“Whatever happens, whether we live or die, I will never stop believing in Jesus Christ.”
These are not just empty words for Kusum; she knows about death and loss. She is just 25, but has already been widowed, and her youngest son has died. Her community and her husband’s family blame her Christian faith for their deaths – and her father-in-law has threatened to kill her. But in spite of all this, she is able to say, “God gives me strength.”
Kusum was born into a Hindu family, but began going to church secretly when she was 11. Later, her parents also began to go to church with her. She married at a young age, as is the custom in her community, and had her first child, a boy, at 16. She had a second son four years later – but her husband died shortly afterwards.
The villagers blamed his death on Kusum’s Christian faith. “First, I worked as a cook, and then they fired me. Then I got a job at a school, but was again kicked out. They told me it was because I refused to recant my faith in Jesus.”
For the next five years, she struggled to earn enough money to feed her children. She began to hide her faith so she that wouldn’t upset her Hindu neighbours, and they allowed her to earn some money for food and to draw water from the well.
But in the summer of 2015, tragedy struck once more. Her 5-year-old son contracted cancer, and had to be taken to hospital. “He stayed there for an entire month. At first, I tried to hide my faith as much as possible.” This isn’t surprising, given her previous treatment. But Kusum began to feel that she should no longer hide her faith in Jesus, and started to share it with those around her.
At the same time, her son began to heal. “My faith increased. It was then that I decided in my heart: ‘Whatever happens, whether we live or die, I will never stop believing in Jesus Christ.'”
Kusum took her son home, and for a few months he seemed back to his normal self. However, one day, he began to feel unwell again. As Kusum travelled with him to the hospital, she could feel him slipping away. He died in the hospital that evening.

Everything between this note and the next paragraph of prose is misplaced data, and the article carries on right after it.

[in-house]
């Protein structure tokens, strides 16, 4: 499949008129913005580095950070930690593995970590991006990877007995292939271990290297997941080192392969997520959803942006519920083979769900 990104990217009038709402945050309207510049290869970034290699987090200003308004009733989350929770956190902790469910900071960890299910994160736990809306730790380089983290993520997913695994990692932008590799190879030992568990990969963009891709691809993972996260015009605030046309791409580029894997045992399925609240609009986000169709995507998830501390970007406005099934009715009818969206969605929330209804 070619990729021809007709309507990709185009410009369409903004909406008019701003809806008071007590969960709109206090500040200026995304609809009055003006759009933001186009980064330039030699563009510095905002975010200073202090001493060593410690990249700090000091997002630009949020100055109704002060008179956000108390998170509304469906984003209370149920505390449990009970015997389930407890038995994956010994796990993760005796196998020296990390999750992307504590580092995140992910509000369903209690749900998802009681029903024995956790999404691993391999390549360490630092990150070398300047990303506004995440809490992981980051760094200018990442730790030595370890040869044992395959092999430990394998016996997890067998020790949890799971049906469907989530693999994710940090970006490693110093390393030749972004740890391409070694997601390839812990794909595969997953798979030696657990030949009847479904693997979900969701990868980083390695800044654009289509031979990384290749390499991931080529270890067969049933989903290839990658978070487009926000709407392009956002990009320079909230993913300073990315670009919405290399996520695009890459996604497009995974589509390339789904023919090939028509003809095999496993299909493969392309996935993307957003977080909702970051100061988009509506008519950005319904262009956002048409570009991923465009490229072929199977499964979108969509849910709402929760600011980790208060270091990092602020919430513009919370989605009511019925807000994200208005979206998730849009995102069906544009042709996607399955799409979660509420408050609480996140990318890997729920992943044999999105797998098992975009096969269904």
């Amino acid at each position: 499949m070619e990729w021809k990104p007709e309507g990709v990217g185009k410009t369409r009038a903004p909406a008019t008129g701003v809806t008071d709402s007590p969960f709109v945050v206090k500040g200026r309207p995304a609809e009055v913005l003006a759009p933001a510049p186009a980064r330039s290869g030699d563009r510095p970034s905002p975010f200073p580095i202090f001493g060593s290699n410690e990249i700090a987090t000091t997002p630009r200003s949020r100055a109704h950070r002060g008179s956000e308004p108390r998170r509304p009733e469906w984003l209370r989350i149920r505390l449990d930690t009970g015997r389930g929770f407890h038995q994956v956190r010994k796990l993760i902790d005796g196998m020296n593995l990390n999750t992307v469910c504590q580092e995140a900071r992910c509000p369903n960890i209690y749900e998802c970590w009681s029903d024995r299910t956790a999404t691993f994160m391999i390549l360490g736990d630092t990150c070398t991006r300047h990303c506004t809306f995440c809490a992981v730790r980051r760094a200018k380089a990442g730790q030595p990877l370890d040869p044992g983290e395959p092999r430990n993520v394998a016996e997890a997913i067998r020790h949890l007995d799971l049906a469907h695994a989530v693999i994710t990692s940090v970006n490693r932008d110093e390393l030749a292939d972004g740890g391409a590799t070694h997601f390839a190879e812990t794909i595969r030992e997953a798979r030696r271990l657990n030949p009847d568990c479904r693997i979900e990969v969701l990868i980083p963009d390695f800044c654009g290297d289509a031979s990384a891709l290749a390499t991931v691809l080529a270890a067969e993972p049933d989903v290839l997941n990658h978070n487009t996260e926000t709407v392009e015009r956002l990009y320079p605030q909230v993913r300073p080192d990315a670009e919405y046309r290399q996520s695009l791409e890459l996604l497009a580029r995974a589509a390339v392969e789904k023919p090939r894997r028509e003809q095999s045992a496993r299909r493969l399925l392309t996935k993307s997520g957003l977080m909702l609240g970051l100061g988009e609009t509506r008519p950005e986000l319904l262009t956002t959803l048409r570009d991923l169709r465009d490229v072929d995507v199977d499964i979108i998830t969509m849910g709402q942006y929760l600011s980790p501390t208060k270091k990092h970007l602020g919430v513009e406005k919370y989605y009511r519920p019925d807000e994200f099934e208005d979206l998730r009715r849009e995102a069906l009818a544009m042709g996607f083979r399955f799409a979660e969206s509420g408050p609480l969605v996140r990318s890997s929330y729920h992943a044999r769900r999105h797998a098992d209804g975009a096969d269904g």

Kusum was devastated. To make matters worse, a new wave of persecution also came with this terrible loss. “The villagers didn’t allow me to bury my son. They said, ‘You brought this curse upon your family! Because of your faith, your husband and your son are dead!’ In the end, I was allowed to bury my son on the outskirts of the village. I was all by myself. Nobody was allowed to help me.”
One night around this time, Kusum’s father-in-law came to Kusum’s house, armed with an axe and threatening to kill her. He shouted: “It’s your fault my son is dead! It’s your fault my grandson is dead! You killed them with your toxic faith! Come outside! I will cut you to pieces!”
Kusum hid in her house and waited for the Lord to intervene or take her home. “I could not escape. I just withdrew into a corner and sat there silently and praying. I had only one certainty: I would not betray Jesus. Despite all the tragedies, He has never disappointed me.”
In the end, Kusum’s father-in-law just walked away and took his axe with him. She doesn’t know if he will come back.
When we met with Kusum, it was just a month after her son had died. “I miss him so much. I hear him talk, I see him, I feel him here on my lap.” But she finds consolation in the Word of God. “I know from the Bible that God will not bring him back to me, but that one day I will be brought to him.”
Open Doors partners have been able to provide Kusum with financial support. “I’m surviving thanks to you. Please pray for my nine-year-old son. He struggles with his studies and cannot cope with the loss of his brother yet. Pray for the salvation of my village. I’m thankful I’m counted worthy to suffer for Jesus. But pray that the villagers will accept Jesus too. Please pray that I will recover from a persistent virus that’s affecting my body. To all of those who pray, I give thanks.”